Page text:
Shotokan`s Chetdari Jireugi
In Shotokan, Shito Ryu and most if not all Shurite Karate we find the technique in one of the most ancient, widespread and maybe the most distinctive pattern there is. Namely Chulgi/Tekki/Naihanchi/Naifanchi il Hyung/Shodan Kata. The reason I first look at Shotokan and Shurite is because of the founders of Taekwondo studied these two styles the most (Shudokan is not longer in existance anymore. At least not the way Toyama Kanken taught it and so there is no way to really investigate that root anymore). In Shotokan and Shito ryu the application is the same as in Kukkiwon, but some circles of Shito ryu gave me one application that was a little more realistic: Only the front fist punches the oponent wile the other guards the "center line".

That was a little better application for the technique but I was still not satisfied. I remembered that Choki Motobu was famous for his fighting prowess and he based his fighting style on the Naihanchi/Chulgi Kata/Hyung, and so maybe I could find an even better combat application in his writings? I got a hold of "Motobu Choki Karate My Art" translated by Patrick McCarthy and started to study his writings.

Choki Motobu performing
the technique in 1935
I learned several important things by Choki Motobu. One of the first things that struck me when thinking of the practical application of martial patterns is that you must not be a total prisoner of the pattern when it comes to application. Just read this: Quote from the above mentioned book page 89 regarding step 4 in the pattern. The elbow smash: "In practical application one should not impact with the left elbow, but use the clenched fist instead. In the Kata, the elbow looks better, but dont forget its practical application" End Quote. In other words the "master of practical Karate" as he is known as did not rely completly on the Kata. He was not afraid to change the techniques as long as the strategy of the Kata was followed.

On the technique Chetdari Jireugi he writes (Quote from page 90): "Here both hands are thrusted out to the left side without changing ones posture. It represents a way wich to receive and respond to the opponents attack. When the hands are used together like this it is referred to as Mefutode (married couples hand)." End Quote. Here I learned something truly amazing. remember the post "Get some function in your form"? I wrote that you had to use the whole motion to come up with a practical meaning of the movement. Here you have one of the Pioners of Karate say that the technique represents a concept regarding how to tackle an attack using both hands together. The motion is therefore not that important in this case as it is the concept of dealing with an attack with both hands working together that is important. The movements making use of this concept might look like Chetdari Jireugi or it might not. karatebyjesse.com feature a great article on just this very concept (click here to read the article. It will help your Taekwondo a lot). Actually that might have been the end of this study, but I am not done quite yet, you see in the book by Choki Motobu I found several different fighting drills making use of this concept and as a bonus staying relativly close to the motion of Chetdari Jireugi. The ones illustrated in the article I linked to above does not follow the motion of Chetdari Jireugi, allthough they are also good examples for conveying the concept of husband and wife hand. I do not want to plagorise the whole book by Choki Motobu but I will give a few example photos here so you can see the chetdari jireugi motion used in a practical context. Remember that Choki Motobu thought the technique showed and represented a concept and as such you will not find picture perfect examples of the technique here.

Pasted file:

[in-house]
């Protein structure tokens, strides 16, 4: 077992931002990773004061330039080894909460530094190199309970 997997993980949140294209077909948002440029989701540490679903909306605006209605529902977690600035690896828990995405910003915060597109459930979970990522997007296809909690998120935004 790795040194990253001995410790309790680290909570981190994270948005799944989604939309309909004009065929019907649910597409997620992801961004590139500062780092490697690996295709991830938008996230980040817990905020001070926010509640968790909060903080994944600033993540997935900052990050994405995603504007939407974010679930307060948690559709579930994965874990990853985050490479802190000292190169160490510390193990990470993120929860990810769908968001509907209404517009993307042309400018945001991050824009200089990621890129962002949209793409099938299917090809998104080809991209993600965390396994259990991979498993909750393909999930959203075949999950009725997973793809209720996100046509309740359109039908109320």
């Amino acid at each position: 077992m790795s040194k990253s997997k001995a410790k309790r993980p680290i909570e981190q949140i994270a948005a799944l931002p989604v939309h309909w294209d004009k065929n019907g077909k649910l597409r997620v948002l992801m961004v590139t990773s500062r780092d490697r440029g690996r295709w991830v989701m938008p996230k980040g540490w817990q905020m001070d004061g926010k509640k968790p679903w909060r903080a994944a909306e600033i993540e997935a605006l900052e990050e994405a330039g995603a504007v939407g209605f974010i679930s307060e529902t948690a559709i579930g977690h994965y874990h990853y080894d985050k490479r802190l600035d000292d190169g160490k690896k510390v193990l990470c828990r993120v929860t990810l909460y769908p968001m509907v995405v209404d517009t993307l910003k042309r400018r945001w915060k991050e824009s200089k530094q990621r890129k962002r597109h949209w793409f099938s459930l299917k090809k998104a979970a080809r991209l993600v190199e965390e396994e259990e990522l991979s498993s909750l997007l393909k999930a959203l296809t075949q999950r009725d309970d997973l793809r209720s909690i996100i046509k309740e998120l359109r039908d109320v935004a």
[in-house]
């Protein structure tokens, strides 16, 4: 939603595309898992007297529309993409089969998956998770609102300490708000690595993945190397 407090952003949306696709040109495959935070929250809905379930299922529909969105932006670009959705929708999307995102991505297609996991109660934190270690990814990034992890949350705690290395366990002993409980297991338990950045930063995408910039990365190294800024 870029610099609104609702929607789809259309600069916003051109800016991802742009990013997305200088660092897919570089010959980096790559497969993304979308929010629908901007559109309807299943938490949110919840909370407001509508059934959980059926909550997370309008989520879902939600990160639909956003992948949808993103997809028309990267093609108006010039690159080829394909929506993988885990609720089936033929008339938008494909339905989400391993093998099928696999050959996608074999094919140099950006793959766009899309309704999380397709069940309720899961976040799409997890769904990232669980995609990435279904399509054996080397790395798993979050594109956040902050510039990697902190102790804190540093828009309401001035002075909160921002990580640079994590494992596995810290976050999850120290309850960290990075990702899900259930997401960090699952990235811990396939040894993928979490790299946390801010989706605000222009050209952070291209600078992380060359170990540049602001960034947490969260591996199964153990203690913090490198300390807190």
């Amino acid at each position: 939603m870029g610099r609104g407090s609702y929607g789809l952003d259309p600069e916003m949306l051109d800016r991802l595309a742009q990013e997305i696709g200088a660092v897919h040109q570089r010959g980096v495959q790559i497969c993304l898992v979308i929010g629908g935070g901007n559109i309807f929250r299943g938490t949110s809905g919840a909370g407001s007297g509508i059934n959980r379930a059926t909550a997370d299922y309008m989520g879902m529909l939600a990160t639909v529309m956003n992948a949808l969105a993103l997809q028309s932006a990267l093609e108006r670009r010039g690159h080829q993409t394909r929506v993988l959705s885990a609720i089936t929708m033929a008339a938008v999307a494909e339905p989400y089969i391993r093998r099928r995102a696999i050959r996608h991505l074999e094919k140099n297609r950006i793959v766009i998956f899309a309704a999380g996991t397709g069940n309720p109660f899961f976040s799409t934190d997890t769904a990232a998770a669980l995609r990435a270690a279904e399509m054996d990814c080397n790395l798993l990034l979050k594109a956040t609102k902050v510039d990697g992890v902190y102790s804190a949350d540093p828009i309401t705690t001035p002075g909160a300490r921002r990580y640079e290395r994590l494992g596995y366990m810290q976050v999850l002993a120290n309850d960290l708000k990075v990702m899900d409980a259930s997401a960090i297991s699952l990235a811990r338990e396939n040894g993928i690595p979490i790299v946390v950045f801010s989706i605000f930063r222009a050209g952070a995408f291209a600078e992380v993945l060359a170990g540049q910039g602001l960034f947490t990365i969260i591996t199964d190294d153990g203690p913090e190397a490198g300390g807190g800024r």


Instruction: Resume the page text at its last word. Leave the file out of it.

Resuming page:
Striking application
The first one is a striking application. You receive the oponents attack with the back hand, pulling him toward you while striking him with your lead hand. A number of follow ups are possible after this technique.

Hammerfist strike to the ribs
Here you see a variation on the first one. The attack could be a grab, push or punch it does not matter, but the key is to receive the attack with the back hand and stike the oponents ribs (or head if you want) with a hammer fist strike.

Grappling application
Here Motobu uses the technique in a more elaborate way. Picture the last application. The oponent tries to punch you with his free hand before you land that devestating hammerfist strike. This is a natural way for the oponent to react so it is wise to be prepared. Here Motobu jams the attack at the source and uses the lower arm to put pressure on the oponents elbow.
After looking at the motobu-ryu Karate application of the move I remembered one more place that could shed some light on the technqiues combative context. The place is "Chin-na" wich is not a seperate martial art but a part of the whole in many styles of Kwon Bup (Quan Fa), like Ho Sin Sul in Taekwondo today. Chin-Na is the art of restraining the oponent with locks, grabs etc.

Illustration from "Analasys of Shaolin Chin Na" page 211